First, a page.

By W. DALE NELSON
Wednesday, March 2, 2005 11:00 PM MST
LARAMIE — Exhausted by a grimy, two-day train trip to an unknown destination, the Jews were told to remember what hook they hung their clothes on. That way, they would be able to reclaim their own when they came back from the showers.
The guards who told them this knew that these people would never put their clothes back on. The destination was the Auschwitz-Birkenau Extermination and Selection Camp. The shower was a gas chamber. The seemingly considerate words were a bit of gratuitous cruelty in the horror of the Holocaust.
After the bodies were taken to the crematorium, the guards “would go home on leave, play with their little children, go to church and pray, and come back to continue the same evil over and over again,” Holocaust survivor Jack Adler of Denver said Wednesday.
Adler, 76, was 10 years old in September 1939 when Nazi soldiers marched into Pabianice, Poland, where his family owned a textile business. Along with other Jews in the town, they were moved to a ghetto in the Polish city of Lodz, where they were held virtual prisoners. His mother and brother died there. In 1944, Adler and his father and two sisters were sent to Auschwitz/Birkenau. His sisters were killed. He and his father were later sent to a work camp at Kaufering, Germany.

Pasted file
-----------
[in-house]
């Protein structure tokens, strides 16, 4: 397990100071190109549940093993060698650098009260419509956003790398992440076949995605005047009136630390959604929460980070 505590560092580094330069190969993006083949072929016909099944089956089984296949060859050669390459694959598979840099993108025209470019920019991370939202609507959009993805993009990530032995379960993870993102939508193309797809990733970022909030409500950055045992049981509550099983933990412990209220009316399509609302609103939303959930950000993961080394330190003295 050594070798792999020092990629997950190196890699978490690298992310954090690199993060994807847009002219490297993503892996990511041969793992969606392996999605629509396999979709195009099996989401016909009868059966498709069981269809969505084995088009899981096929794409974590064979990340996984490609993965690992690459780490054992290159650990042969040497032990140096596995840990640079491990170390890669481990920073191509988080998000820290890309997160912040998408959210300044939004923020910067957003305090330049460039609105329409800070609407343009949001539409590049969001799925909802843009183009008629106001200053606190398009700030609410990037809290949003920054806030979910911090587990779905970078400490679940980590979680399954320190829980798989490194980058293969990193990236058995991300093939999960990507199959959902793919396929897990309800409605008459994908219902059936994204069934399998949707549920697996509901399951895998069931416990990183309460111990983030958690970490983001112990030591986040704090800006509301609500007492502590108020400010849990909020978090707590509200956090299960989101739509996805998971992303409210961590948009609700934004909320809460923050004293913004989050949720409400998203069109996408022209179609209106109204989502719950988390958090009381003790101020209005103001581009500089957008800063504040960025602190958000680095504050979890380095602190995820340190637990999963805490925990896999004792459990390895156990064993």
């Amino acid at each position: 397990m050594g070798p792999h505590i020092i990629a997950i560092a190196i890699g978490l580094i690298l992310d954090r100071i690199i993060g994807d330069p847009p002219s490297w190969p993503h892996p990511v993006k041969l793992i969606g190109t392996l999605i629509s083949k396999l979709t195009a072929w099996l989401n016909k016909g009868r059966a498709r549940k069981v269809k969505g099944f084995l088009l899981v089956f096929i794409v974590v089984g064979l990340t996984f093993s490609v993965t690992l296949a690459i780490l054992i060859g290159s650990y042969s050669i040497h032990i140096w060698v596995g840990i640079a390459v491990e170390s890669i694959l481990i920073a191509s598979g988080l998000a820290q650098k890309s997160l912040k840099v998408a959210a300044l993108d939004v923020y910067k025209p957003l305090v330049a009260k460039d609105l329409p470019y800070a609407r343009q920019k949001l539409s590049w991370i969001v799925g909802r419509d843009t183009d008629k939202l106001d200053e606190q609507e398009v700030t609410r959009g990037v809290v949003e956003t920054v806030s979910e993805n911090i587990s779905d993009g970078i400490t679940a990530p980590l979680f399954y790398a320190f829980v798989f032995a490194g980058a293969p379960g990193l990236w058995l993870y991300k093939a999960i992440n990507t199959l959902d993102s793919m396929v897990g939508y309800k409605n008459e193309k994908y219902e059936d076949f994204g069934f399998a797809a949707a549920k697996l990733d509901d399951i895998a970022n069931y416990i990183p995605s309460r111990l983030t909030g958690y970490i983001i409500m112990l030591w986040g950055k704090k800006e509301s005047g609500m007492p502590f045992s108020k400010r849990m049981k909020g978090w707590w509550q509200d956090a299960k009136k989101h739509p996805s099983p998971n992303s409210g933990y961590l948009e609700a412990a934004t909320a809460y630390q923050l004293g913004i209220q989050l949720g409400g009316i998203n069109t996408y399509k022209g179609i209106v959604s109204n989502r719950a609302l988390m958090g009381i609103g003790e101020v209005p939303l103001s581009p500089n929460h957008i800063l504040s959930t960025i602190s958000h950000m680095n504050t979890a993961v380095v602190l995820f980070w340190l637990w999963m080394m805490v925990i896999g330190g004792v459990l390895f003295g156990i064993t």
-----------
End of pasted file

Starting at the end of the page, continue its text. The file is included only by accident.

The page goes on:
Young Jack was later sent to the German concentration camp at Dachau. […]
His stories were not all about cruelty. At one camp, his chores included cleaning the commanding S.S. colonel’s wood-burning stove daily. In the ashes, he said, he regularly found neatly wrapped bits of bread and bacon that he could share with his father.
“He wanted me to find that, or else he would have thrown it into the garbage,” he said.
After he was beaten by a guard one day, he said, the commander, an S.S. officer, asked him to point out the guard who had done it. Despite his fear of reprisal, he did so, and the commander duly disciplined the guard.
“He was a decent human being who got caught up in something over his head, as I am sure were many other Germans,” he said.
Star-Tribune correspondent W. Dale Nelson can be reached at [email protected]